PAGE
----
I’m really excited to see how the Challenge experience differs from Rev3.  I thought Rev did a great job and expect Challenge to take it up a notch.

If they do one thing, I hope Challenge delivers an international flavor to this race, and by that, I have no idea what I’m talking about.  Narrow roads with overly aggressive spectators, maybe?  Cornetto and cappuccino in the rooms?

It’s my first race of the year and I sit here in Beloit, Wisconsin with an anticipation-buzz.

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After a 10 hour drive to Beloit, Wisconsin

In some ways, this race has made me as a triathlete.  It was my warm up race for IMWI two years ago and it was likely some of the worst conditions possible.  I loved it and really grew as an athlete that day.

Last year they moved the date back a couple weeks and racing conditions were solid.  It’s a great city to host and I love downtown Knoxville.  Read my 2014 Rev3 Race Report.

Coming next is a list of 10 ways I believe Challenge can take a dent out of Ironman in the 70.3 distance.

 

 

 

Country Music Marathon – Nashville, TN

Not many endurance sport activities are more awkward than “running along to support someone in a marathon,” and that’s what I did this weekend in Nashville.

I’ve run exactly two marathons, both at the end of Ironman, and Saturday I jumped on the Country Music Marathon course at Mile 18 to support my friend Mark for his last 8 miles.  By then, he was a veteran soldier and I was a well-rested, baby-faced-rookie dishing my new-aged arsenal of annoying cliches.

“You look great, buddy!”

“You got this!”

“Your tougher than this course!”

“Car up!”

Most of my inspirational quotes were met with a soft grunt or groan, but I know he appreciated my company.

It’s just so weird!

Last year at Ironman Louisville I had a someone join me at the 13 mile turnaround and I literally didn’t remember who it was.  I was telling this story to one of my buddies on our Wednesday night group runs.

ME:  “Yeah, I was so out of it I could barely stand up and some guy was walking with me, asking me all kinds of stupid questions and trying to get me to talk about LIFE when all I wanted to do was lay in an ice bath.”

HIM:  “That was me, you asshole!”

Oh…

So, that’s how I felt when I was running with Mark.  It’s kinda like trying to cheer up a heavy sleeper the minute they wake.

I’d been running for two miles when he hit mile 20.  A spring chicken cruising at a pace just out of Mark’s comfort zone.  “We’re gonna have to slow down a bit, man.”

Okay.

In retrospect, it was fine and I’m sure it helped him, but that doesn’t take away from the fact that I felt like a party crasher who didn’t bring a dish to pass.

Three miles from the finish line we saw a woman lying in the fetal position on the side of the road.  She had her left arm in the air with a “thumbs up,” like she was in great shape.  She was not.

I kneeled down to touch her shoulder and asked if she was okay.  She rolled over onto her back with a thud and said, “I’m from Canada, it’s sooo hot!”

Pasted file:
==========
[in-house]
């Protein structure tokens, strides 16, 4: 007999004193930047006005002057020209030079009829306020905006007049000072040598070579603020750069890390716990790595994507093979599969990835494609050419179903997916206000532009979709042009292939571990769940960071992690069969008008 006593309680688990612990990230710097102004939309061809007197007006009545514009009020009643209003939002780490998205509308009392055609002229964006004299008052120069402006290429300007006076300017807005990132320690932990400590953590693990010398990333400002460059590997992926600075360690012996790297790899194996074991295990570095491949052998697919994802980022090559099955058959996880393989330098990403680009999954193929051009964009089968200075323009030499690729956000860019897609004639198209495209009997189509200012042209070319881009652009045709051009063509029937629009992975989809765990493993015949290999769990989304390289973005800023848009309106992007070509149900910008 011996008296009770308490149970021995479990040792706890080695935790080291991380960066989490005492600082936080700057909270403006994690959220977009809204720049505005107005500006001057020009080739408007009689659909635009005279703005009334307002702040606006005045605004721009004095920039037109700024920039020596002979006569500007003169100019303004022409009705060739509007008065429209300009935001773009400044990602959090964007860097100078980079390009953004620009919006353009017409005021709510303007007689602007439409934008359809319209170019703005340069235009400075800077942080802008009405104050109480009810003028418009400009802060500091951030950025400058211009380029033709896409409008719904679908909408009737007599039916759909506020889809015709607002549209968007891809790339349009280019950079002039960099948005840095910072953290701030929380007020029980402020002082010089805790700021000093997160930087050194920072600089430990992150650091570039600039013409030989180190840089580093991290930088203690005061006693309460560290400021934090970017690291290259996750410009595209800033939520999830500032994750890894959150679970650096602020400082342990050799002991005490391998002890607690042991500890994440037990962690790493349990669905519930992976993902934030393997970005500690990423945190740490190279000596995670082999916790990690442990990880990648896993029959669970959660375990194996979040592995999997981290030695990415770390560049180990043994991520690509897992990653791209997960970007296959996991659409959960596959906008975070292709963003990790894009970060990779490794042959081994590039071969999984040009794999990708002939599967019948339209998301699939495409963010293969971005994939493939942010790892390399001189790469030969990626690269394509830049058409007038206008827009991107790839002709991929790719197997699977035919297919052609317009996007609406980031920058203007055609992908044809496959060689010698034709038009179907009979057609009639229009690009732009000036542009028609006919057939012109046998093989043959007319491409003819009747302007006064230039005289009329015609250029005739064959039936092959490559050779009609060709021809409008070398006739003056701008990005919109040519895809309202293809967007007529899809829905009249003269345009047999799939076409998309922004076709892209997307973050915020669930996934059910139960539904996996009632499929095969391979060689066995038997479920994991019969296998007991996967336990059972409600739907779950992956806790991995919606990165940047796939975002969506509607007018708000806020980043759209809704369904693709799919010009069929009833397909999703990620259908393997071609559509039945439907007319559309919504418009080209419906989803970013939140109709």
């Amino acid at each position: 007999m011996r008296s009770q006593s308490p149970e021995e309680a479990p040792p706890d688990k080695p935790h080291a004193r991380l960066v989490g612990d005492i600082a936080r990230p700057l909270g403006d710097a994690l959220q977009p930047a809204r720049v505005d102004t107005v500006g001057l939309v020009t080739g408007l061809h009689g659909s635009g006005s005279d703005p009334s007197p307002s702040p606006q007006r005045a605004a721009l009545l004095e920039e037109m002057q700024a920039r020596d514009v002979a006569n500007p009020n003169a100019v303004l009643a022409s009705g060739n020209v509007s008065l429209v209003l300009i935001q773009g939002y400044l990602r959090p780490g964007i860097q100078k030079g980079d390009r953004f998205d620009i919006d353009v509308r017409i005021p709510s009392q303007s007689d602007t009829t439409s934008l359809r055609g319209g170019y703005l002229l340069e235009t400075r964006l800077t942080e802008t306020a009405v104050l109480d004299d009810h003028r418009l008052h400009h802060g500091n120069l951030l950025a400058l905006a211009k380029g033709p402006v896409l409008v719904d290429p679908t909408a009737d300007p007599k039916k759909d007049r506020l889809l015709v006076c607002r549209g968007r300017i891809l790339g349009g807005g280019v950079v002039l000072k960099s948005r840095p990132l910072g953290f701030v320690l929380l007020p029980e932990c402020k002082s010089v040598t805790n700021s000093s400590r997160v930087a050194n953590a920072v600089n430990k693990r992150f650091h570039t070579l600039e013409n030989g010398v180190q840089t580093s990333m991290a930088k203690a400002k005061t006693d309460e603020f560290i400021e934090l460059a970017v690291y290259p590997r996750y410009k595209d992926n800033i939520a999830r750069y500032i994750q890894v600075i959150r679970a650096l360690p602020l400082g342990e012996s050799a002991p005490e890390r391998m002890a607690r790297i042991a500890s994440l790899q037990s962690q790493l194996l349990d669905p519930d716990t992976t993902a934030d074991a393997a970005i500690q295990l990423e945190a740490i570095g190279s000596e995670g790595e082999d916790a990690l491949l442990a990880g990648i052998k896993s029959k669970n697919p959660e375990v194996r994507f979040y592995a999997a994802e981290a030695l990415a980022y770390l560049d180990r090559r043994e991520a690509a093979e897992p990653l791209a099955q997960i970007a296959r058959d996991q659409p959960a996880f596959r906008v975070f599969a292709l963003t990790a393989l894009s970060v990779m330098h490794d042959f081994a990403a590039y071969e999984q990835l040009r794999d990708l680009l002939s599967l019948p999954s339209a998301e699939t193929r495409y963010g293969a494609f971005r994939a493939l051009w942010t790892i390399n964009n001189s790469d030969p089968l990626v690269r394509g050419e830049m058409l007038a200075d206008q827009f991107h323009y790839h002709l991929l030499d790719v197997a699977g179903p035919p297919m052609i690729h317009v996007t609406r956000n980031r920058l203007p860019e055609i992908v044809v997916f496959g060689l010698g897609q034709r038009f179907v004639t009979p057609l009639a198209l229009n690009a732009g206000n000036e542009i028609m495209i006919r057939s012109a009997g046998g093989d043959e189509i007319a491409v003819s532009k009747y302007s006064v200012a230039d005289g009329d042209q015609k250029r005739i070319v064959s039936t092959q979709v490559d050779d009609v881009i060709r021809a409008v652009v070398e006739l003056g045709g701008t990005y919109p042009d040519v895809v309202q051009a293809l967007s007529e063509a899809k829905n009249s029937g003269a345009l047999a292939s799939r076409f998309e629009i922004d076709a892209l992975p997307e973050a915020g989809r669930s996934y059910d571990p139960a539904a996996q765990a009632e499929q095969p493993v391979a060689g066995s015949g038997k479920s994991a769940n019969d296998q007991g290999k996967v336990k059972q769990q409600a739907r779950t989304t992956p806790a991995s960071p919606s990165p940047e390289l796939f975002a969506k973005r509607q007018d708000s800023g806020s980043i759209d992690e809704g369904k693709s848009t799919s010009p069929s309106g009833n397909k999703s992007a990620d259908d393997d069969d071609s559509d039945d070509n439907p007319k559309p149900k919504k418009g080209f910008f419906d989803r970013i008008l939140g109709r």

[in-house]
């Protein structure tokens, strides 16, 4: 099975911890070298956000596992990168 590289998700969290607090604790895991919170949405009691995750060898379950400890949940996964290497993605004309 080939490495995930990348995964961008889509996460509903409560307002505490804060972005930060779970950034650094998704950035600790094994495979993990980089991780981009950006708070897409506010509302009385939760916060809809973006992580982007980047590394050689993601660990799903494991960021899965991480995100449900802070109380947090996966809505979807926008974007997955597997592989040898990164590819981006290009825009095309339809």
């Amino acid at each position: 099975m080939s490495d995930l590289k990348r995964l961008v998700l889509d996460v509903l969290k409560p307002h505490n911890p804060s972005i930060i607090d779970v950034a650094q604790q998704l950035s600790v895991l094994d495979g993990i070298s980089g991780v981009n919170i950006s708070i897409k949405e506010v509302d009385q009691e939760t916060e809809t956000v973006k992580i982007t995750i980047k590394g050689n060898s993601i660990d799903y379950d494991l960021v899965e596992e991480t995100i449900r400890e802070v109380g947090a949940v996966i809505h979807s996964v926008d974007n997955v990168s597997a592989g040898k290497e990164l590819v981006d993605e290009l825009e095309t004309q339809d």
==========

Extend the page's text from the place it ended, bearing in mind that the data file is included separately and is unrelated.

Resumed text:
I held her hand and her body temperature was through the roof.  My fingers must have felt like ice cube on hers and I told runners to send back help.

“It’s just so hot,” she said in a distant voice, then she said, “I’m gonna get sick,” before turning away to do just just that.

It didn’t look good, but she still had a sense of humor, so it calmed me a bit.  She was also a little salty about bonking so close to a PR.  It wasn’t meant to be.

I ceremoniously removed her race belt and fastened her watch around it. I had no idea what to do other than just be there while we waited.

Two cyclists came to the rescue with full bottles and a pack of ice to hold on her forehead.  Eventually an ambulance showed up and they put her on a stretcher.

As they slid her into the van, I heard her ask, “Can you at least let me run through the finish line?”

The EMT smiled and said, “Let’s just work on standing up first, Jill.”

Her name is Jill Libby and I would love to hear how she is if you know her.

——–

As the ambulance pulled away, I wished I had asked her to cut off her timing chip and let me run it through the finish line.  Hopefully there wasn’t too much worry at home.

And Mark did just fine without me.  Battling the last 3 miles to finish his first of two marathons this year.  I’ll be running his next one, but it will be at the end of Ironman Chattanooga.

 

 

Pool Lane Sharing Etiquette

Countless times I have been the guy, standing patiently at the end of the pool, hoping the gentleman or lady swallowing one of the two lanes at the East Nashville YMCA would do the right thing.  Depending on the pool, I learned sharing-offers from in the water can be few and far between.  I vowed quickly not to be that guy.

Today, I was lucky enough to get my own lane (it’s a lot easier when you don’t have a job and go at 3:00).  I’ve been winging workouts lately, so I stared at the water and decided I would simply swim 2,000 without stopping.  Sometimes you just want to see if you have distance.

I warmed up slowly and by lap 10 I felt outstanding.  I mean, it was one of those grooves where I barely felt like I was breathing.  Just cruising along against the odds of gravity and resistance.

This feeling continued through lap 32 and I couldn’t have been more excited.  I was visualizing that river in Knoxville and eating up the downstream assistance on my way to a Challenge Knoxville podium.

Lap 33 was heaven . . . until I hit the far wall to turn around.  That’s when it happened.

Suddenly, the lifeguard was blowing his whistle uncontrollably.  The shrieking sound cut through my ear plugs, but I kept swimming thinking it was some tomfoolery in the play area. But he didn’t stop, so I sighted him in the chair and he was pointing right at me.  I did that little dog-paddle-slow-down, lost my pull buoy, and awkwardly sank under water in the deep end.